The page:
Well + Good, Dec. 9, 2021
Positive COVID-19 Self-Test? An Epidemiologist Shares 3 Things To Do ASAP
To help you navigate the brave new world of at-home COVID-19 tests in the most socially-conscious way possible, we asked Karen Edwards, PhD, a [public health] professor and chair of the department of epidemiology at the University of California, Irvine, what to do if you test positive for COVID-19 at home. Below, she talks about why telling your doctor is critical to understanding and fighting SARS-CoV-2 (the virus that causes COVID-19). Plus, how to practice health and safety protocols the moment you test positive.
KCBS Radio, Dec. 9, 2021 (Audio)
The future of COVID-19 is likely to mirror the flu, expert says
Endemic has different definitions and can change contextually, according to Andrew Noymer, an associate professor [of public health] at UC Irvine on KCBS Radio’s “Ask an Expert” on Thursday …. But the definition that most likely applies to the current situation, is comparing [COVID-19] to influenza, “where it’s no longer a brand new, emerging pandemic,” he said. “But it’s just something that we have, year in and year out. … COVID is here to stay.”
Orange Coast Magazine, Dec. 2021 (Subscription)
Tech for all
UC Irvine assistant professor of informatics Stacy Branham was named one of Popular Science’s “Brilliant 10” for her work on accessibility in tech. “Informatics is about how computers interact with people and society. I work with people with disabilities in order to develop novel technologies that improve their lives. A lot of what we specialize in are the needs of blind people and people with low vision, especially older adults,” [said Branham]. [Subscription required, you can request an electronic copy of the article by sending an email to firstname.lastname@example.org.]
Wired, Dec. 10, 2021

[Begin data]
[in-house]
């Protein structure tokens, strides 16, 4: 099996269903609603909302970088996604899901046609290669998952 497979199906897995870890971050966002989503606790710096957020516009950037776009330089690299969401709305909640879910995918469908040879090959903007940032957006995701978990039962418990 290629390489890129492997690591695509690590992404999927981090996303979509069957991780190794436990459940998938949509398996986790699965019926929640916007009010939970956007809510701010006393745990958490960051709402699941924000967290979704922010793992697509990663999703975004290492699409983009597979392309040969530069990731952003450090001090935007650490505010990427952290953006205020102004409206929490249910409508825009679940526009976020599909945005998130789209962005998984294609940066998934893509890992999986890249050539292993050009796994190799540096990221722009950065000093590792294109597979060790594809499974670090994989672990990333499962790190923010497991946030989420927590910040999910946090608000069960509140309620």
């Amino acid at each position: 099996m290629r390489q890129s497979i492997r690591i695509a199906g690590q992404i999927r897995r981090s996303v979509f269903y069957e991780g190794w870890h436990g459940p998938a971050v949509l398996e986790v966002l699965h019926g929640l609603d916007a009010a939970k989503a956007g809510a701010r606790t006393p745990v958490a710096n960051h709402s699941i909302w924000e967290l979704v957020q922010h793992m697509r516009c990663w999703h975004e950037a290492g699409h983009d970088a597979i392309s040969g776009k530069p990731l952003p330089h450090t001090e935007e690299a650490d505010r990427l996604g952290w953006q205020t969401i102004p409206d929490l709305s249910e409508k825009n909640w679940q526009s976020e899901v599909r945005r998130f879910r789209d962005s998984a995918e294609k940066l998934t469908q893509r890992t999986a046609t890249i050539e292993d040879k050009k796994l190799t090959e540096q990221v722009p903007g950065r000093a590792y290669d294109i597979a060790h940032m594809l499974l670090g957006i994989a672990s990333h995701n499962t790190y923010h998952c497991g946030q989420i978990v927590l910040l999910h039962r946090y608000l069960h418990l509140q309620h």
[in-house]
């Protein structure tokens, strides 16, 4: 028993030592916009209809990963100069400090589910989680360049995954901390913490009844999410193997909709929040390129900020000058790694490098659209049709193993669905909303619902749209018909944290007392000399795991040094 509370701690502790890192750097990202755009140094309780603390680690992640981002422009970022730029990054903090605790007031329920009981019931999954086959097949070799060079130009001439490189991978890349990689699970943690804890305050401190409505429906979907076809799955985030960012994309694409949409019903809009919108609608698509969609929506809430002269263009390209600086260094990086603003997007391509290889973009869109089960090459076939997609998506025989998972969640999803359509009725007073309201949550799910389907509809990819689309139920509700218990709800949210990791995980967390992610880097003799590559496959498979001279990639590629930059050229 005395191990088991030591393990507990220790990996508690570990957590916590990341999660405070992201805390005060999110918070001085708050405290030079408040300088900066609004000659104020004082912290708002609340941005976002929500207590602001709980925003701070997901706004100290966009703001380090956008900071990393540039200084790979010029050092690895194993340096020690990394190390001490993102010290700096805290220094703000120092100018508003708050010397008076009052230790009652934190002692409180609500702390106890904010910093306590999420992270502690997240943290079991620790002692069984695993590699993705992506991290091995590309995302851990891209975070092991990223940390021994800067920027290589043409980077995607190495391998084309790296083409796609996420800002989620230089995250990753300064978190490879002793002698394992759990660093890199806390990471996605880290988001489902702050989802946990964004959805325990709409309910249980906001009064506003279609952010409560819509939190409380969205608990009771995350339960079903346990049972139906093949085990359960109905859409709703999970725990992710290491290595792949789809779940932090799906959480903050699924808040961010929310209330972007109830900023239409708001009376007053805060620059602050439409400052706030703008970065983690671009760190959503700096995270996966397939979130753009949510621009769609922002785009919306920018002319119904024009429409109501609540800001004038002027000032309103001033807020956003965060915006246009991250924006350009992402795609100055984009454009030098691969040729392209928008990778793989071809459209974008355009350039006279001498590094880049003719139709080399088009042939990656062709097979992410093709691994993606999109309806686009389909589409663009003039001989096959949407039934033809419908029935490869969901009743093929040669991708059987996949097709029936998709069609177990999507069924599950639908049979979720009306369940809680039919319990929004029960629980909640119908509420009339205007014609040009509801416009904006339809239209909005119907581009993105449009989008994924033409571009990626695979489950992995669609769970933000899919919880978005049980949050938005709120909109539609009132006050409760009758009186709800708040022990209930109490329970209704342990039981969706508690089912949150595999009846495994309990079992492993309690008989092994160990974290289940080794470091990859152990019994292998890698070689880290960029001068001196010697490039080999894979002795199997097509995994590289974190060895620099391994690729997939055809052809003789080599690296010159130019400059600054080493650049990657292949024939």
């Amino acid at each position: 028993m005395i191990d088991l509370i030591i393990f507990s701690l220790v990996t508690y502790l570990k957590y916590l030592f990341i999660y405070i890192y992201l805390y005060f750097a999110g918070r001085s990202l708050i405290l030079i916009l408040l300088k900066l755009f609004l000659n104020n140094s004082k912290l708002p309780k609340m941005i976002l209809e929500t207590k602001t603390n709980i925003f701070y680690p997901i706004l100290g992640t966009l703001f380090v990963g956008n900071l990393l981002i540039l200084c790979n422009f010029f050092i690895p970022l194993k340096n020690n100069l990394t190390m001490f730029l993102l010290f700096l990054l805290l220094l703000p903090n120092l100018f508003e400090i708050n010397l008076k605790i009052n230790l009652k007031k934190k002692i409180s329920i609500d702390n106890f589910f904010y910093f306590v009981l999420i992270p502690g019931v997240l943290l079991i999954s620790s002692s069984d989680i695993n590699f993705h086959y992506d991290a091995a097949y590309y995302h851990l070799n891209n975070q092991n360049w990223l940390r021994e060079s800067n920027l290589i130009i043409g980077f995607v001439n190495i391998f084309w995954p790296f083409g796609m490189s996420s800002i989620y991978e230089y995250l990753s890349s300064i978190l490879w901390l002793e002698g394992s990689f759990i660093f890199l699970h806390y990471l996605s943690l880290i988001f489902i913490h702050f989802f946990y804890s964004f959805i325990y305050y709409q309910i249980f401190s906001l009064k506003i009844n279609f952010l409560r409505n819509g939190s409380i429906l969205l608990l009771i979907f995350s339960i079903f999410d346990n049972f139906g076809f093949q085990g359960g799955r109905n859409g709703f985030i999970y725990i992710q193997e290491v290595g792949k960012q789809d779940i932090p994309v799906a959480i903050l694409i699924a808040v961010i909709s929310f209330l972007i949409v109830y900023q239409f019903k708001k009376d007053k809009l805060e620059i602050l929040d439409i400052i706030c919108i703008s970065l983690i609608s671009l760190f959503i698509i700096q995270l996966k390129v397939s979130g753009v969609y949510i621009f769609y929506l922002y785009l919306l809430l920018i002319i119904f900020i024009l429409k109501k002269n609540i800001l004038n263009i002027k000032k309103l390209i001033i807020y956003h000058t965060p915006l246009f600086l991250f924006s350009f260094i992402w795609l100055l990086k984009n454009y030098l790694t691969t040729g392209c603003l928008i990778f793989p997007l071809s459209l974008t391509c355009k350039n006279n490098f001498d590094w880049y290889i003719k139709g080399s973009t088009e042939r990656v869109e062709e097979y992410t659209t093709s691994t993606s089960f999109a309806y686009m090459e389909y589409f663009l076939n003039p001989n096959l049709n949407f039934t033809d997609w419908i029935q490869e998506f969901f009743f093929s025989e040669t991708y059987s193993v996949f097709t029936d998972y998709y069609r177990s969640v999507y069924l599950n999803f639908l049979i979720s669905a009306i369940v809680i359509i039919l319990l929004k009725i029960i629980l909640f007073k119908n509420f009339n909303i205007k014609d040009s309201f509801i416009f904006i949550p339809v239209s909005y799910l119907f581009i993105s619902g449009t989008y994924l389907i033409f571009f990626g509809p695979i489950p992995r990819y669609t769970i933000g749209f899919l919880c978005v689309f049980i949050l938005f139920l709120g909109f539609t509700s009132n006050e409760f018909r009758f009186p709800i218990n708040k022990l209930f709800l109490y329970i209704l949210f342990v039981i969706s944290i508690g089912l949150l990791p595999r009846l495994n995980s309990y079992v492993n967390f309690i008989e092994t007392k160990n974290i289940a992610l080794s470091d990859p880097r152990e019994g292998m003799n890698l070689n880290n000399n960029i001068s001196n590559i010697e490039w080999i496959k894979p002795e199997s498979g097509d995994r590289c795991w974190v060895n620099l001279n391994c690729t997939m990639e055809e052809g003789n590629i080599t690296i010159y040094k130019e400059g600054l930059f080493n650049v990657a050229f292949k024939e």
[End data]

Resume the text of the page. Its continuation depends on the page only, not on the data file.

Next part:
To See Proteins Change in Quadrillionths of a Second, Use AI
“A major problem in analyzing diffraction signals is that the x-ray source is noisy,” says Shaul Mukamel, [Distinguished Professor of chemistry] at the University of California, Irvine who was not part of the study. In other words, the x-ray flash always leads to at least some blurriness. … However, Mukamel adds, x-ray experiments like the one analyzed in the new study tend to collect huge datasets. Chemists like himself are always trying to innovate ways to unearth new information from them, he says. In the new study, using artificial intelligence to analyze the data was key.
SheFinds, Dec. 8, 2021
4 Foods No One Should Be Buying At The Grocery Store In 2022–Yikes!
“A diet habitually high in sodium intake leads to higher risk for heart attacks, strokes, kidney disease and eye problems—particularly in people with elevated blood pressure and who are salt sensitive,” says Andrew Odegaard, Ph.D, associate professor [of public health], University of California, Irvine. “Many brands and foods under this category which are consumed for snacks are highly processed and have high sodium levels. Rather than reaching for these, a good swap could be a whole piece of fruit, like an apple, pear, or orange.”
Previously “In the News“